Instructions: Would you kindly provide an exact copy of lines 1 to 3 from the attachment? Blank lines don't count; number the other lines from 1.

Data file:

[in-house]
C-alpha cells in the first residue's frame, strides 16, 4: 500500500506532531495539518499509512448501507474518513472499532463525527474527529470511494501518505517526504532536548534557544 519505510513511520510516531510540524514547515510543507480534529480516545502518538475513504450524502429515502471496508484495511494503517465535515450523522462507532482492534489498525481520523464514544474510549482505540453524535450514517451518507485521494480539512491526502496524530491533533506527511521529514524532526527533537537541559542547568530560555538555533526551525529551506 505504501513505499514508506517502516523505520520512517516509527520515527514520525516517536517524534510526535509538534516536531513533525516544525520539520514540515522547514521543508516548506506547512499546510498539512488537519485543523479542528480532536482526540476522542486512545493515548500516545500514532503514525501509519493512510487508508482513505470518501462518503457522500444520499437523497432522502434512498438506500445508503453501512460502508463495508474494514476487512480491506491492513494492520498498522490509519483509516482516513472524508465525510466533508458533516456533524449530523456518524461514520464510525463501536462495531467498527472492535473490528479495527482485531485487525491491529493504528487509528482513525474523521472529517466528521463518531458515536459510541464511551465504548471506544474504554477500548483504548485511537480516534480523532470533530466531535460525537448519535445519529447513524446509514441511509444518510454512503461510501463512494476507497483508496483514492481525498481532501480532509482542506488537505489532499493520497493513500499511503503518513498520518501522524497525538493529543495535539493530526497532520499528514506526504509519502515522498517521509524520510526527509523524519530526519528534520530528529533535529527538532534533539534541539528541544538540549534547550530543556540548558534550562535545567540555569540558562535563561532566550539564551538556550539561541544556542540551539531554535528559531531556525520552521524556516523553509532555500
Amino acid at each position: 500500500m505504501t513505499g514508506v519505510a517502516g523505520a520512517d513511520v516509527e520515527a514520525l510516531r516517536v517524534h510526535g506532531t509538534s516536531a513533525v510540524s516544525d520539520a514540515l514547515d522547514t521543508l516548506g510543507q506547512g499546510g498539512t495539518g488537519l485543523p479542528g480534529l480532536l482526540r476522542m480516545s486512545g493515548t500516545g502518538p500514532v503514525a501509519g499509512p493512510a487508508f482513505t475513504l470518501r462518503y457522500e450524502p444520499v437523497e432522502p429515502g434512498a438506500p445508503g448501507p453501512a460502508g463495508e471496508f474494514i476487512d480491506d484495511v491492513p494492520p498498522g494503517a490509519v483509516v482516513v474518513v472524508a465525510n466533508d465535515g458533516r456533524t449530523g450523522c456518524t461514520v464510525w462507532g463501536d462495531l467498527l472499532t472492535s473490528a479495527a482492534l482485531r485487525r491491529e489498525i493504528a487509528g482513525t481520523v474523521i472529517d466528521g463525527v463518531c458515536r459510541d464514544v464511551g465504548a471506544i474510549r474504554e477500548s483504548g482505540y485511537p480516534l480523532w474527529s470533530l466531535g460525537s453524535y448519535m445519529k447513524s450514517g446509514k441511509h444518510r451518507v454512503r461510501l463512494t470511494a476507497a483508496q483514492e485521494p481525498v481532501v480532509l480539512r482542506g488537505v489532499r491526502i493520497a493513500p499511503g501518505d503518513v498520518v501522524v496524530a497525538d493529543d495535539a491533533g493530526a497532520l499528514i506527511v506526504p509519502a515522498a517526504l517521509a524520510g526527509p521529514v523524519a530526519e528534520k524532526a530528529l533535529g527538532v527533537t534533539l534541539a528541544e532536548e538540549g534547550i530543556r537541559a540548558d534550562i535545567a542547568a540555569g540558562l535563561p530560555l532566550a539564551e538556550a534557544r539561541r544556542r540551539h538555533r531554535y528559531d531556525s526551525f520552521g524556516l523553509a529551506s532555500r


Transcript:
[in-house]
C-alpha cells in the first residue's frame, strides 16, 4: 500500500506532531495539518499509512448501507474518513472499532463525527474527529470511494501518505517526504532536548534557544 519505510513511520510516531510540524514547515510543507480534529480516545502518538475513504450524502429515502471496508484495511494503517465535515450523522462507532482492534489498525481520523464514544474510549482505540453524535450514517451518507485521494480539512491526502496524530491533533506527511521529514524532526527533537537541559542547568530560555538555533526551525529551506 505504501513505499514508506517502516523505520520512517516509527520515527514520525516517536517524534510526535509538534516536531513533525516544525520539520514540515522547514521543508516548506506547512499546510498539512488537519485543523479542528480532536482526540476522542486512545493515548500516545500514532503514525501509519493512510487508508482513505470518501462518503457522500444520499437523497432522502434512498438506500445508503453501512460502508463495508474494514476487512480491506491492513494492520498498522490509519483509516482516513472524508465525510466533508458533516456533524449530523456518524461514520464510525463501536462495531467498527472492535473490528479495527482485531485487525491491529493504528487509528482513525474523521472529517466528521463518531458515536459510541464511551465504548471506544474504554477500548483504548485511537480516534480523532470533530466531535460525537448519535445519529447513524446509514441511509444518510454512503461510501463512494476507497483508496483514492481525498481532501480532509482542506488537505489532499493520497493513500499511503503518513498520518501522524497525538493529543495535539493530526497532520499528514506526504509519502515522498517521509524520510526527509523524519530526519528534520530528529533535529527538532534533539534541539528541544538540549534547550530543556540548558534550562535545567540555569540558562535563561532566550539564551538556550539561541544556542540551539531554535528559531531556525520552521524556516523553509532555500
Amino acid at each position: 500500500m505504501t513505499g514508506v519505510a517502516g523505520a520512517d513511520v516509527e520515527a514520525l510516531r516517536v517524534h510526535g506532531t509538534s516536531a513533525v510540524s516544525d520539520a514540515l514547515d522547514t521543508l516548506g510543507q506547512g499546510g498539512t495539518g488537519l485543523p479542528g480534529l480532536l482526540r476522542m480516545s486512545g493515548t500516545g502518538p500514532v503514525a501509519g499509512p493512510a487508508f482513505t475513504l470518501r462518503y457522500e450524502p444520499v437523497e432522502p429515502g434512498a438506500p445508503g448501507p453501512a460502508g463495508e471496508f474494514i476487512d480491506d484495511v491492513p494492520p498498522g494503517a490509519v483509516v482516513v474518513v472524508a465525510n466533508d465535515g458533516r456533524t449530523g450523522c456518524t461514520v464510525w462507532g463501536d462495531l467498527l472499532t472492535s473490528a479495527a482492534l482485531r485487525r491491529e489498525i493504528a487509528g482513525t481520523v474523521i472529517d466528521g463525527v463518531c458515536r459510541d464514544v464511551g465504548a471506544i474510549r474504554e477500548s483504548g482505540y485511537p480516534l480523532w474527529s470533530l466531535g460525537s453524535y448519535m445519529k447513524s450514517g446509514k441511509h444518510r451518507v454512503r461510501l463512494t470511494a476507497a483508496q483514492e485521494p481525498v481532501v480532509l480539512r482542506g488537505v489532499r491526502i493520497a493513500p499511503g501518505d503518513v498520518v501522524v496524530a497525538d493529543d495535539a491533533g493530526a497532520l499528514i506527511v506526504p509519502a515522498a517526504l517521509a524520510g526527509p521529514v523524519a530526519e528534520k524532526a530528529l533535529g527538532v527533537t534533539l534541539a528541544e532536548e538540549g534547550i530543556r537541559a540548558d534550562i535545567a542547568a540555569g540558562l535563561p530560555l532566550a539564551e538556550a534557544r539561541r544556542r540551539h538555533r531554535y528559531d531556525s526551525f520552521g524556516l523553509a529551506s532555500r